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Rising: Dublin Youth Theatre – Peacock – Theatre Review

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Rising: Dublin Youth Theatre – Peacock stage at the Abbey Theatre – Review

From Wednesday, 17 August 2016
To Saturday, 20 August 2016

Running time: 75 Minutes (No Interval)

A little over a hundred years ago, a group of young men and women did something remarkable that started the birth of a new country. This new production by Dublin Youth Theatre is inspired by those events and aims to see what affects the youth of today. The ideas discussed are those you would commonly hear on late night radio and TV shows. The issues are those that fill the opinion pages of newspapers. These are the concepts that get people animated. What they are passionate about and what could spark the need to protest. It asks the question what could cause a Rising in Ireland today.

Rising

There are twenty cast members and all are on stage for the full duration of the performance. The opening scene has each member come to the front of the stage and take the microphone to tell the audience what they believe in. Some talk of  Love and God, while others talk of human rights and living conditions. This works as an introduction for the wide range of topics that are covered through the piece, with subjects such as water charges, abortion, the 8th amendment, animal rights, Feminism, Gay equality and discrimination being discussed. It is a free wheeling structure, that involves music, spoken word, dance and mime. There is no strict narrative to the piece, it moves from topic to topic as they become exhausted, giving the audience an overview of the many flaws of modern Irish society.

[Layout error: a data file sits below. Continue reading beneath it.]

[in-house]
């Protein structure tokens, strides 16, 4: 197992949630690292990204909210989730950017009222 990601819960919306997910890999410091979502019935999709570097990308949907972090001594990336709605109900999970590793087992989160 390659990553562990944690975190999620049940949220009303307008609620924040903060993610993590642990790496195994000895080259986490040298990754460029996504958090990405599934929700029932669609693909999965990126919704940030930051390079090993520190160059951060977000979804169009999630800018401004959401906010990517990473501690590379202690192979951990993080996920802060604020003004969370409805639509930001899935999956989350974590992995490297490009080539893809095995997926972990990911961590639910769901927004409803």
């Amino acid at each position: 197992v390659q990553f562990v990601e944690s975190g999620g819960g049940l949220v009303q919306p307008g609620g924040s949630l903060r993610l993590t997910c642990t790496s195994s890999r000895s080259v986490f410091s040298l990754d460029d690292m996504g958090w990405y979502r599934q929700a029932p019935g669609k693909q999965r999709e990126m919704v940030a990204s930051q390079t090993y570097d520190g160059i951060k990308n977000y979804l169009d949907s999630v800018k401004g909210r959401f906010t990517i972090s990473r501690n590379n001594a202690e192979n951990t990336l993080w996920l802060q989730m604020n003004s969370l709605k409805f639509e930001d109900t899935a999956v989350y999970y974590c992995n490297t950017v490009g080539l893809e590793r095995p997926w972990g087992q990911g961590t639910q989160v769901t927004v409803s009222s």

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The production is set to a rock and roll soundtrack with a near constant accompaniment of guitar, bass and drums, with occasional flute and violin. They work through a number of protest songs, such as Fight The Power by Public Enemy, Rebel Girl by Bikini kill, Redemption Song by Bob Marley and Rise by Public Image Limited with the much loved chorus of ‘Anger is an Energy’. These are not three minute pop versions of the songs. They take the form of long, rambling versions with spoken word sections by the cast. They occasionally burst into life, shouting or singing the chorus as the music swells.

The ideas and words spoken are not taken directly from those on stage. This works well to give both sides of the argument, especially with difficult issues such as abortion. It never serves as a polemic, but rather aims to give a variety of opinions and ideas. The play is well executed and the young cast all show impressive energy and passion. It’s a production that aims to get the audience thinking. It shows that the youth of today are not purely apathetic and apolitical as is often suggested. They have their causes and passions the same as any other, and they’re willing to make a stand!

 

Credits:

Ella Daly – General Manager
Aidan Crowe – Production Manager
Ste Murray – Photography and Graphics
Rosa Bowden – Assistant Producer
Diego Fasciati – Producer
Mark Ball – Assistant Director
David Olivarez – Dramaturg
Jack Cawley – Music and Sound Designer
Deirdre Dwyer – Costume Designer
Sarah Jane Shiels – Set and Lighting Designer
Helena Enright – Created by
Tom Creed – Directed by/Created by

 

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